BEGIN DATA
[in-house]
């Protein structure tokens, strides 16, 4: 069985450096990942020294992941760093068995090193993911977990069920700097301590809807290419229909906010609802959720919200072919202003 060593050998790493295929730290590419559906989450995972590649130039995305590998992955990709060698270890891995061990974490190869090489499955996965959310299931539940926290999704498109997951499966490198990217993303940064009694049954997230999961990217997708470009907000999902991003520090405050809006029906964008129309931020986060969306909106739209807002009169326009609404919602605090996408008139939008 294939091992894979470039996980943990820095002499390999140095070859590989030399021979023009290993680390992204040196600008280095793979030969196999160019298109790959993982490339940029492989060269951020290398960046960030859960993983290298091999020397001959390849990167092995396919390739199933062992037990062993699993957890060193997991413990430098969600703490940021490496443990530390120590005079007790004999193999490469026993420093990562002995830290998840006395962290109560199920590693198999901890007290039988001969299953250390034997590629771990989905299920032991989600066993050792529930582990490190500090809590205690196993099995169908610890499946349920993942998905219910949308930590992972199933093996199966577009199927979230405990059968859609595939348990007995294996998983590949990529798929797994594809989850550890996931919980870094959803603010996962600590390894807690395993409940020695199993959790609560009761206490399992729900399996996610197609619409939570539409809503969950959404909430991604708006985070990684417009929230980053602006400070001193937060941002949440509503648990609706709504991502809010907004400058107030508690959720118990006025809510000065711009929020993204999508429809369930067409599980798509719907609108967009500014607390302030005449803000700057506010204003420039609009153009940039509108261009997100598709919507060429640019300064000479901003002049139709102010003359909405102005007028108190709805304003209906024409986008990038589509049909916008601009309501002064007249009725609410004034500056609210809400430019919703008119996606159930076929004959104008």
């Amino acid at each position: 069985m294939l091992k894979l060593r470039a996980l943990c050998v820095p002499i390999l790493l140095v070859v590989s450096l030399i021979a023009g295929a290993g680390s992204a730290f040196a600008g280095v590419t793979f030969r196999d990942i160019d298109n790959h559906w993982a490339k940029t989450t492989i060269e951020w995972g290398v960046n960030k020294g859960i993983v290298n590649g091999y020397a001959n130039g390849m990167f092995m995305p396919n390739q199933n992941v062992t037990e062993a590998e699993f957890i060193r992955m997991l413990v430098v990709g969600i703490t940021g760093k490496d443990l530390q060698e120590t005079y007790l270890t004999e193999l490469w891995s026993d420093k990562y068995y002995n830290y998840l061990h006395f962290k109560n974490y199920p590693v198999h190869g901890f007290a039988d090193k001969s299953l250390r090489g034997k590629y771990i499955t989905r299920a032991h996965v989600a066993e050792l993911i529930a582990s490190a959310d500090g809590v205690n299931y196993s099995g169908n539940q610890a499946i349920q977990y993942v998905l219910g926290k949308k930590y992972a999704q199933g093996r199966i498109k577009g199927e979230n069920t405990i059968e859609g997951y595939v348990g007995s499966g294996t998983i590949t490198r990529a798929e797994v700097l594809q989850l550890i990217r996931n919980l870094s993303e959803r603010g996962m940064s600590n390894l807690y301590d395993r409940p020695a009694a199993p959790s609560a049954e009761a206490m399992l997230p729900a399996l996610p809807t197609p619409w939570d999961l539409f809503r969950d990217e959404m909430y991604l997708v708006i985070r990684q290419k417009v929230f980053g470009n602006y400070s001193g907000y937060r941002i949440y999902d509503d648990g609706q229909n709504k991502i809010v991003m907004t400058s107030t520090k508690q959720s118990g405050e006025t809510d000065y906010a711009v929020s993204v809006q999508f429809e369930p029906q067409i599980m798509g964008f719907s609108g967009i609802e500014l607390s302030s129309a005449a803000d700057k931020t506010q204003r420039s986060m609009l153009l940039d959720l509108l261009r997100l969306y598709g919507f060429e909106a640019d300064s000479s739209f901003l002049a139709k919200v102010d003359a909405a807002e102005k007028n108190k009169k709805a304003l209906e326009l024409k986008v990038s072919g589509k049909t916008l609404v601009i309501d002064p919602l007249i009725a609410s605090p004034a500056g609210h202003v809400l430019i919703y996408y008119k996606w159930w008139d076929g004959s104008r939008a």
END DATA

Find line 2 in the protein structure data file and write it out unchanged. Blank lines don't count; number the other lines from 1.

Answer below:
């Protein structure tokens, strides 16, 4: 069985450096990942020294992941760093068995090193993911977990069920700097301590809807290419229909906010609802959720919200072919202003 060593050998790493295929730290590419559906989450995972590649130039995305590998992955990709060698270890891995061990974490190869090489499955996965959310299931539940926290999704498109997951499966490198990217993303940064009694049954997230999961990217997708470009907000999902991003520090405050809006029906964008129309931020986060969306909106739209807002009169326009609404919602605090996408008139939008 294939091992894979470039996980943990820095002499390999140095070859590989030399021979023009290993680390992204040196600008280095793979030969196999160019298109790959993982490339940029492989060269951020290398960046960030859960993983290298091999020397001959390849990167092995396919390739199933062992037990062993699993957890060193997991413990430098969600703490940021490496443990530390120590005079007790004999193999490469026993420093990562002995830290998840006395962290109560199920590693198999901890007290039988001969299953250390034997590629771990989905299920032991989600066993050792529930582990490190500090809590205690196993099995169908610890499946349920993942998905219910949308930590992972199933093996199966577009199927979230405990059968859609595939348990007995294996998983590949990529798929797994594809989850550890996931919980870094959803603010996962600590390894807690395993409940020695199993959790609560009761206490399992729900399996996610197609619409939570539409809503969950959404909430991604708006985070990684417009929230980053602006400070001193937060941002949440509503648990609706709504991502809010907004400058107030508690959720118990006025809510000065711009929020993204999508429809369930067409599980798509719907609108967009500014607390302030005449803000700057506010204003420039609009153009940039509108261009997100598709919507060429640019300064000479901003002049139709102010003359909405102005007028108190709805304003209906024409986008990038589509049909916008601009309501002064007249009725609410004034500056609210809400430019919703008119996606159930076929004959104008």